Remembering Farooq Sheikh and his contribution to Indian cinema
The actor would have turned 70 on March 25, 2018.
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When Farooq Sheikh died of a cardiac arrest in December 2013, the Hindi film industry suffered a great loss indeed. There have not been many actors like him. Simple, natural and born to act. A sophisticated artist who would make any role that he played appear real and convincing.
He would have turned 70 on March 25, 2018. On this occasion, it would be interesting to look back at his career.
Although he made his debut as the young, rebellious Sikandar in MS Sathyu’s well-known Partition film Garm Hawa in 1974, it was in 1979 that he was cast as a leading man in Noorie, which was produced by Yash Chopra and directed by Manmohan Krishna, a noted character actor of the 1960s and 1970s.
This was the time of the “angry young man” in Hindi cinema where a film like Noorie was not likely to be easily accepted at the box office. Yet, the innocence and vulnerability of the characters portrayed by Sheikh and the young Poonam Dhiilon (her first film as a leading lady), along with the lilting songs, pulled the crowds to the halls and Farooq Sheikh captured their hearts.
The music was by Khayyam and was like a healing touch, full of romance and melody. In the midst of the masala films with noisy songs and restless scripts, Noorie became a big hit. Farooq Sheikh had the unique strength of underplaying his roles, quite like the great Sanjeev Kumar. Both had a strong theatre background and believed in intelligent acting.
The 1980s, especially the first half of the decade, also had a large number of films that can be called “formula-based”, including Himmatwala ,Tohfa and Mawaali, with “Jumping Jack” Jeetu (Jeetendra) exhibiting his dancing skills to the hilt.
Melody had taken a back seat and the music of most films was not worth giving a thought to. Big B’s films like Naseeb, Coolie, Kaalia and Shahenshah were also a part of ‘80s cinema. The films that Farooq chose to work in during these years brought him onto the scene as a face that stood out for he seemed extremely natural, just like one of us.
In 1981, he came before the audiences as Nawab Sultan in Muzaffar Ali’s masterpiece Umrao Jaan. The young Nawaab is in love with Umrao Jaan’s beauty and her poetry. However, due to family pressure, he marries another girl and leaves Umrao heartbroken. The negative shade in this Nawab’s character was something that Sheikh dealt with easily in his performance. An effortless performance in a heroine-dominated film by the soft-spoken, gentle and classy actor, who, I believe, was always underestimated.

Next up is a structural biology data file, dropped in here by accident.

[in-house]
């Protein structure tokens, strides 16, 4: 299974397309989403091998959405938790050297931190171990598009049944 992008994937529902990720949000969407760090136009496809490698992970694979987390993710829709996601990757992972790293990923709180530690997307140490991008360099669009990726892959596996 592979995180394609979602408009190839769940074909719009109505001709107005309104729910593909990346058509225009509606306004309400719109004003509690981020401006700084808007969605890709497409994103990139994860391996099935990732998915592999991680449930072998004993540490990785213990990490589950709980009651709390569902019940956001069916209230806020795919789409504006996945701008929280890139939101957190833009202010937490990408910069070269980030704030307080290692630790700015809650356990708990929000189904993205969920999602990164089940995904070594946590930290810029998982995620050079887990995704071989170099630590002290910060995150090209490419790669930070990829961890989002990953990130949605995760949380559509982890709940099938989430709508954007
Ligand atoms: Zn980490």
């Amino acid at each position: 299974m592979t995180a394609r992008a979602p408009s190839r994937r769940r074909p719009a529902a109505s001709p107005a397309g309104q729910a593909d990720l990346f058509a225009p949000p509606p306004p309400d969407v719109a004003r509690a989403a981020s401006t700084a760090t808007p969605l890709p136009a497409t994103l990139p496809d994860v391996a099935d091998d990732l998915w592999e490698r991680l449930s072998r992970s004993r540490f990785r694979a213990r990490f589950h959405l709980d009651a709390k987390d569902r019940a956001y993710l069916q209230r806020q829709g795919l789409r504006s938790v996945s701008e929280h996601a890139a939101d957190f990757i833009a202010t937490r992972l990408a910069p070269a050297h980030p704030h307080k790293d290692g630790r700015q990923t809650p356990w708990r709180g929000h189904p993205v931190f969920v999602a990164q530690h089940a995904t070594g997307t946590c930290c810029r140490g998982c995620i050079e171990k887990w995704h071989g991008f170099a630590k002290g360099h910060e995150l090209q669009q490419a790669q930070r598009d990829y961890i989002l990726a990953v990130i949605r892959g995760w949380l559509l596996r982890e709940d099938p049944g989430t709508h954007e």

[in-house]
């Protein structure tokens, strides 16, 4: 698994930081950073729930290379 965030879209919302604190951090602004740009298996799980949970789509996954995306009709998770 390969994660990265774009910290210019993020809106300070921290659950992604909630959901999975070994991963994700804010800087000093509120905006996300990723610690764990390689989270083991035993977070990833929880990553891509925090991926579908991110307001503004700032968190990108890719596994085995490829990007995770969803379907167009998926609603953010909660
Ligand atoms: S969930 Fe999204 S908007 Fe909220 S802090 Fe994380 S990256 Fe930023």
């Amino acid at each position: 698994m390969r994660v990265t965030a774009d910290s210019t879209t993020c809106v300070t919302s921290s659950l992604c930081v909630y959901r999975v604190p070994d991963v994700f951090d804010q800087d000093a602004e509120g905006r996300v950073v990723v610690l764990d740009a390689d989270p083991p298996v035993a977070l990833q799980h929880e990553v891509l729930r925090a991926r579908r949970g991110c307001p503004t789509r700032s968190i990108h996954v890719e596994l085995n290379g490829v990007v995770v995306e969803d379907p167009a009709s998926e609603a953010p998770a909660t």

Also, in 1981, we saw Farooq Sheikh as Siddharth in Sai Paranjpye’s golden jubilee hit Chashme Baddoor, which beautifully depicts the lives of three friends who live in a rented accommodation in South Delhi. An out-and-out fun film, it brought on screen the fine sense of humour that Sheikh had as a person. His comic timing and his way of saying funny things without even smiling added greatly to his performance in this film.
In 1982 came the film Bazaar directed by Sagar Sarhadi, which saw Sheikh as the poor Hyderabadi boy Sajju in love with Shabnam, a poor girl played by a very young and charming Supriya Pathak. With his natural and spontaneous acting, Sheikh brought alive this helpless character who suffers while Shakir Khan, a middle-aged man from the Gulf, is all set to buy Shabnam as his bride. Both Sheikh and Pathak moved audiences greatly with their vulnerability and innocence in this film that also boasted of fine actors like Smita Patil, and Naseeruddin Shah.
We hear Sheikh’s impeccable Urdu in Umrao Jaan. In Bazaar, we hear him speak endearingly in the Hyderabadi style.
The power of Sheikh’s art lay in his artlessness. In the films that he did with Deepti Naval, we see a warmth and simplicity we will always cherish. Whether it is Chasme Baddoor or the serious film Saath Saath, Rang Birangi or Kissi se na Kehna, they are just wonderful together.
In Katha, which was based on the tortoise and hare story, Sheikh plays a character with negative shades, an upstart who can talk his way sweetly into anyone’s heart or mind. He played this role so well that audiences loved him despite his being a cheat in the film! A flirtatious cheat at that!
Kissi se na kehna
As far as television is concerned, the Star Plus serial titled Kashmeer (2003) comes to mind. It had a brilliant performance by Farooq Sheikh, who plays Professor Bansi Lal Kachroo. His show Jeena Issi ka Naam Hai on Zee TV, too, will be remembered.
Farooq was an avid reader and deeply interested in Urdu poetry. I had the good fortune of meeting him in Dehra Dun while he was shooting for the serial Kashmeer in the year 2002. Along with other journalists, I would often go to the beautiful bungalow in the Dun’s Dalanwala area that was being portrayed as a house in Kashmir.
We would talk to Sheikh during the breaks and it was then that I got to know of his love for Urdu poetry. His boyish charm never faded. Even in his last film Club 60, where he played the role of a 60-plus man, Sheikh exuded the same warmth for which he was well-known.
For his deep understanding of his roles, for his effortlessness as an artist, for his innocent and handsome face, for his disarming smile and for being one of us, Farooq Sheikh will always be remembered. A true actor and a gentleman!